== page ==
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Understanding your electricity bill better could be a way to quickly save money

Article provided by Absa

The COVID-19 pandemic and the subsequent lockdown has affected all areas of our daily lives – the way we work, the way we manage our finances and how we interact with each other.

In these unprecedented times, many have concerns about the future, their income and are looking at ways to save costs in monthly household budgets. One cost that continues to put pressure on households, is utility tariff increases, and given that most families are home for extended periods, their personal energy use may have increased. Added to this the fact it is winter (there is a usual, seasonal use increase), and costs are being increased to reflect this seasonal peak in demand.

We have outlined a few steps that could help you maintain healthy finances by managing electricity bills, and therefore, your budgets, sensibly.

Reducing your electricity costs might be a quick win in improving your monthly budget

With many households refocusing their budgets due to changing incomes and expenses, there is no better time than now to look at where to cut costs. While you may already have reduced spending on luxury items, as well as those easier-to-manage costs, you may have overlooked your electricity bill, which is a large cost.

Therefore, the big question is: “Do you understand your electricity bill and have you validated this?”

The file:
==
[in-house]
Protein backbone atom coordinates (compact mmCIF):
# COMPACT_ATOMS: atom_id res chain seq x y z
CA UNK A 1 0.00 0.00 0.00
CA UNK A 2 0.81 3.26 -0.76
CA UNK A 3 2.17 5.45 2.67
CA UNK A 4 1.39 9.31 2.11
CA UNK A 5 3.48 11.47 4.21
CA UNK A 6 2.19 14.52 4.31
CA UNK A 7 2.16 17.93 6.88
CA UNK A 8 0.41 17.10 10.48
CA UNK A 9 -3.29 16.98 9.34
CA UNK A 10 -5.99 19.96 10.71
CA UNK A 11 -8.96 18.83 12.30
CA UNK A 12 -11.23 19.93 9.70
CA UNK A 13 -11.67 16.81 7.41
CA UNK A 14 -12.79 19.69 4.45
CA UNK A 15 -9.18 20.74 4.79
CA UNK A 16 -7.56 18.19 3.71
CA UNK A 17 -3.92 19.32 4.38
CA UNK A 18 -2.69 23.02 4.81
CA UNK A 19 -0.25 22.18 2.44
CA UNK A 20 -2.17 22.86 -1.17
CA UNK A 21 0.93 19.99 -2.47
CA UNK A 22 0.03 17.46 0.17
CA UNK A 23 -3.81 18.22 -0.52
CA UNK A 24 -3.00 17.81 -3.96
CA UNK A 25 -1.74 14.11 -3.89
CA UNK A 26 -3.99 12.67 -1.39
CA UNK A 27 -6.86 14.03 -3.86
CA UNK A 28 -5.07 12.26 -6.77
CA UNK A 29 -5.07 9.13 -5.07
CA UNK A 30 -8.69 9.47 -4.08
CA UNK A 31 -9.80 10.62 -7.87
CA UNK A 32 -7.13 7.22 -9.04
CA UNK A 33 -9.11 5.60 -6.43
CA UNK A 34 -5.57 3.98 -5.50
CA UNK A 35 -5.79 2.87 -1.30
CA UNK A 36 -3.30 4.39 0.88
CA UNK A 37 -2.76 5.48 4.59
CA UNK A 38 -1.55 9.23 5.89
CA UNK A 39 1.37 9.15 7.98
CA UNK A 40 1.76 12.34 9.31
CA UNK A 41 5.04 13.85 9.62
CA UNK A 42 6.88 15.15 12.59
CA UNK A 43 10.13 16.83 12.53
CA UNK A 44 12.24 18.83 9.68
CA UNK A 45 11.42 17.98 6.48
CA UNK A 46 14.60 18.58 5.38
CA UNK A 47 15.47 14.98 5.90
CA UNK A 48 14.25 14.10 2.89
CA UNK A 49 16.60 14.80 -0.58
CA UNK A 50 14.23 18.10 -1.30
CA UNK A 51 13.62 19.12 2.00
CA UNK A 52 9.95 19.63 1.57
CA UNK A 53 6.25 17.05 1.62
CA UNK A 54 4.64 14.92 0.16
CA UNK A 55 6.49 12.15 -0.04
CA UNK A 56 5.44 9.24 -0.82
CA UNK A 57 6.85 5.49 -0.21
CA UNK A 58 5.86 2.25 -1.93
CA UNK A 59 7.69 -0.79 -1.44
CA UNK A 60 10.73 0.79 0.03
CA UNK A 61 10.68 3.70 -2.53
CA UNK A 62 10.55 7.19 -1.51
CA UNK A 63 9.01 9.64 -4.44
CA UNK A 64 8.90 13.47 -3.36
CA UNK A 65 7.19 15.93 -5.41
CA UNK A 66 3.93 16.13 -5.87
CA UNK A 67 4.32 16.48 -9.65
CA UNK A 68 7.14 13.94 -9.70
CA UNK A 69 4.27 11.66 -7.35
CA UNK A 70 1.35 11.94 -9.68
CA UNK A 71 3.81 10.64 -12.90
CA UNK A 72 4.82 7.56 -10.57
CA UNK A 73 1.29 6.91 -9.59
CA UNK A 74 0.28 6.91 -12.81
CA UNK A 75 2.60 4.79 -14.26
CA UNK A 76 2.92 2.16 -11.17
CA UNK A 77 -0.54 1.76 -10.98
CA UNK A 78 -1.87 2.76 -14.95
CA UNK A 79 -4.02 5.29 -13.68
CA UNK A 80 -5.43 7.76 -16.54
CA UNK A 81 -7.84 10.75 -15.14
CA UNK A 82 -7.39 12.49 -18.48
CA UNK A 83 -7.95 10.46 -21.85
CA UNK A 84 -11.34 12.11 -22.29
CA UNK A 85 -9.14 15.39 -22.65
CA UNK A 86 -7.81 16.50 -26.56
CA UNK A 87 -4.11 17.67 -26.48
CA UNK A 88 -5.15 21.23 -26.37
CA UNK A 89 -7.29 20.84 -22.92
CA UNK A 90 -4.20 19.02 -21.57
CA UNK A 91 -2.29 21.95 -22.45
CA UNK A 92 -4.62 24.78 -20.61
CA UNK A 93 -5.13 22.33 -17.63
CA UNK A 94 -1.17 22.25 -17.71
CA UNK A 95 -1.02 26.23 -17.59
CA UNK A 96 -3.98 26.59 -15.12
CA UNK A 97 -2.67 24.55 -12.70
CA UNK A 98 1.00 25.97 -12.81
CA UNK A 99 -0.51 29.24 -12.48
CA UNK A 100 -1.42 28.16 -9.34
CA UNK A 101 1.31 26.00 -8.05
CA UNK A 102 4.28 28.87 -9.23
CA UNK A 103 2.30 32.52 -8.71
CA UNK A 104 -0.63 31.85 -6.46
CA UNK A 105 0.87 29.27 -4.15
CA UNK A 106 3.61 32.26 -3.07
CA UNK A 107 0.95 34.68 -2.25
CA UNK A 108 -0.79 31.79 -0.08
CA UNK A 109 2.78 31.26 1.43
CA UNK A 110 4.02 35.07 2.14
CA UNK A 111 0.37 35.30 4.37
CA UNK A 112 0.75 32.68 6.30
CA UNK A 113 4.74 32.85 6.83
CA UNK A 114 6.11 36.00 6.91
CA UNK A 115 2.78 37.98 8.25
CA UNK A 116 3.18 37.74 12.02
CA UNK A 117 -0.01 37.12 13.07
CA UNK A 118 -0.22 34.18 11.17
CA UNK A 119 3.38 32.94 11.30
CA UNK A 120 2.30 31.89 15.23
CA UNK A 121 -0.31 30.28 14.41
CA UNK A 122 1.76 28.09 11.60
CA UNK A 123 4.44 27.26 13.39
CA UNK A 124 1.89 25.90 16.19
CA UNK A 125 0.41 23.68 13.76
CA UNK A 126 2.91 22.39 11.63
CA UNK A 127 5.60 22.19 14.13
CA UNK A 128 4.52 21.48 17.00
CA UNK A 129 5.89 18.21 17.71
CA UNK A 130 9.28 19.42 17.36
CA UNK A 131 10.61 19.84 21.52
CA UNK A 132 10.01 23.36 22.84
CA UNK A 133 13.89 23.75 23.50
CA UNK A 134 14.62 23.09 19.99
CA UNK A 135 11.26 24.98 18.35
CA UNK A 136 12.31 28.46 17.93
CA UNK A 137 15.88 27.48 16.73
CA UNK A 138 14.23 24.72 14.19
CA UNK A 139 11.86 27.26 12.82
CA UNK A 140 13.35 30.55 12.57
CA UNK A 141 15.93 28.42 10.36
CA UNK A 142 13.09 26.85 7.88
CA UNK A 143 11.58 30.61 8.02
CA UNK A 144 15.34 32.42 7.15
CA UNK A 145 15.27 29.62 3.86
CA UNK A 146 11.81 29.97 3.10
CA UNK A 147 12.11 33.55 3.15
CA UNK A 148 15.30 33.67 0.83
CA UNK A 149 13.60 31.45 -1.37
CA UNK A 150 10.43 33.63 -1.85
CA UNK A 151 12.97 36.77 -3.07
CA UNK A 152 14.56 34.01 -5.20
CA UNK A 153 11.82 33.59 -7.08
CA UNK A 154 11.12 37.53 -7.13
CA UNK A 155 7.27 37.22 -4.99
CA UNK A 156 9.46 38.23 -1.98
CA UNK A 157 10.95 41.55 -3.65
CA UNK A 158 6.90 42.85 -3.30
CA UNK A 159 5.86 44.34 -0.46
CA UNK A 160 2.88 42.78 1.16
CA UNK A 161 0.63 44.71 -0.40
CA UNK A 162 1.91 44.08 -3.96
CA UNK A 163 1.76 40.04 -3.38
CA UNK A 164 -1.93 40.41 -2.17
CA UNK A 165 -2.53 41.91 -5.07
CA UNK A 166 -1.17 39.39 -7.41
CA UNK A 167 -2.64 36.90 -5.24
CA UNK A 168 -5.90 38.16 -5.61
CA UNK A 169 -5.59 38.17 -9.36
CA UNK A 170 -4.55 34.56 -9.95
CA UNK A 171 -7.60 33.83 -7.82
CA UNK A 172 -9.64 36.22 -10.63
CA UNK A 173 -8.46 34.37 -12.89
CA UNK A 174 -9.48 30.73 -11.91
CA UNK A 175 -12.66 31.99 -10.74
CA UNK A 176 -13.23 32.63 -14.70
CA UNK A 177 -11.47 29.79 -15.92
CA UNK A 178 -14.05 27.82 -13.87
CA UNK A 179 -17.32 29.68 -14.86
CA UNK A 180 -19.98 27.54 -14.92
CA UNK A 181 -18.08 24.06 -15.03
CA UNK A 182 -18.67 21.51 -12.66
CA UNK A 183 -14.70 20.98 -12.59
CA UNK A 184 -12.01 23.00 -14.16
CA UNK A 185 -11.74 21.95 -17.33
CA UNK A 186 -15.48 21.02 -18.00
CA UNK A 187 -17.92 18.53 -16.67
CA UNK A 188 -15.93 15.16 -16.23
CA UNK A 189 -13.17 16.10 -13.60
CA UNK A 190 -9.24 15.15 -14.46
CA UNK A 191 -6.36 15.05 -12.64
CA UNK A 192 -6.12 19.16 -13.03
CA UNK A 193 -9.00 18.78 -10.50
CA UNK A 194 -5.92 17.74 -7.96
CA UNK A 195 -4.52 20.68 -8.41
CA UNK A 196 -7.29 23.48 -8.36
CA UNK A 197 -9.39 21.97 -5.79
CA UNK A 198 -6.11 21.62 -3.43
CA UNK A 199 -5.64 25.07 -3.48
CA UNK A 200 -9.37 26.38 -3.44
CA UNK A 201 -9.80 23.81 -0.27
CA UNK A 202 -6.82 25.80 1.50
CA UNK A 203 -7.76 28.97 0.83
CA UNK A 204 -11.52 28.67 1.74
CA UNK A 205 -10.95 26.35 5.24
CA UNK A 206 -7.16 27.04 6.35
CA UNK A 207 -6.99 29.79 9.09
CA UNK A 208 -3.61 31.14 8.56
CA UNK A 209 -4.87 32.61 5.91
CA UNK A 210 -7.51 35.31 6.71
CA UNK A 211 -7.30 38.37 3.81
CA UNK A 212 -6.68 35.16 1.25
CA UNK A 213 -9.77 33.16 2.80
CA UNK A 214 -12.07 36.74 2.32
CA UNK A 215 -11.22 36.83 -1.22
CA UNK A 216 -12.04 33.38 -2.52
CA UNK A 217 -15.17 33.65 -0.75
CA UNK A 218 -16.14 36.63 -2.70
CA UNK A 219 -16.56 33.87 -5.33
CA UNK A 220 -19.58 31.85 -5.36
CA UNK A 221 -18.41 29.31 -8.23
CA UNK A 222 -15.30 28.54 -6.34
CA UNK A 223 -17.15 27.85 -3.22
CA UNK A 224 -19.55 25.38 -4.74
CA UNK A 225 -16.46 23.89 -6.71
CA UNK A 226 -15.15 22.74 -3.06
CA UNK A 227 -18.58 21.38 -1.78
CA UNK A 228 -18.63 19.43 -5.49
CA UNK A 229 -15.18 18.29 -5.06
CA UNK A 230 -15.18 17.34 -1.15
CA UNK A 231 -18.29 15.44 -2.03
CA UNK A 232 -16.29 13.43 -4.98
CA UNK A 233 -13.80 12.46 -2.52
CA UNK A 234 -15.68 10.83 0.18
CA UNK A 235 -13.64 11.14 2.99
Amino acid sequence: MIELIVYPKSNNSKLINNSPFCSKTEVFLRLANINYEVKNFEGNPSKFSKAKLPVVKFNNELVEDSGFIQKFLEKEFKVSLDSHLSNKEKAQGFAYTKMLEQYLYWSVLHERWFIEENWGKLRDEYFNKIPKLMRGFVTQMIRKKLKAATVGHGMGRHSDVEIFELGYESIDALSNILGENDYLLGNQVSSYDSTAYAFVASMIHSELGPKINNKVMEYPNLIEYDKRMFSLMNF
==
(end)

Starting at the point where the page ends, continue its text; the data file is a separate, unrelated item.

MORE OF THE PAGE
If not, now is a better time than ever to start unpacking your bills. Below are some tips and advice on a simple process that can be used to verify your electricity statement.

Steps in verifying your electricity bill

Account information

Your account number, service address, where your electricity meter is located, and the meter number are all unique identifiers for your electricity account. Confirm that this information is correct. As silly as it might seem, mistakes such as being charged for your neighbour’s consumption, do happen. This information should also be kept at easy reach as it is usually required as a reference when making a payment or querying a problem on your account.

Typical electricity billing components

Your electricity bill is made up of a number of costs. The utility provider generally bills you in terms of two methods (fixed and variable charges), by which your electricity tariff structure is defined. Some of the jargon used to describe these costs can be rather confusing. Below is some of the key jargon and descriptions that you would find on a typical bill:

Service chargeDays/MonthThe service charge is the cost per day/month that is charged for providing you with electricity (including the associated administration and maintenance).
Active energy chargekWhThe total use measured in kilowatt-hour (kWh), how much electricity you’ve consumed (or an estimate of how much you’ve used) between your previous bill and your current bill.
Network demand chargekVAThis is a charge that is variable on a month-to-month basis and is charged on the actual demand measured in kilo-volt-ampere (kVA). Demand charge is the highest actual kVA recorded over a 30-minute period during the billing period.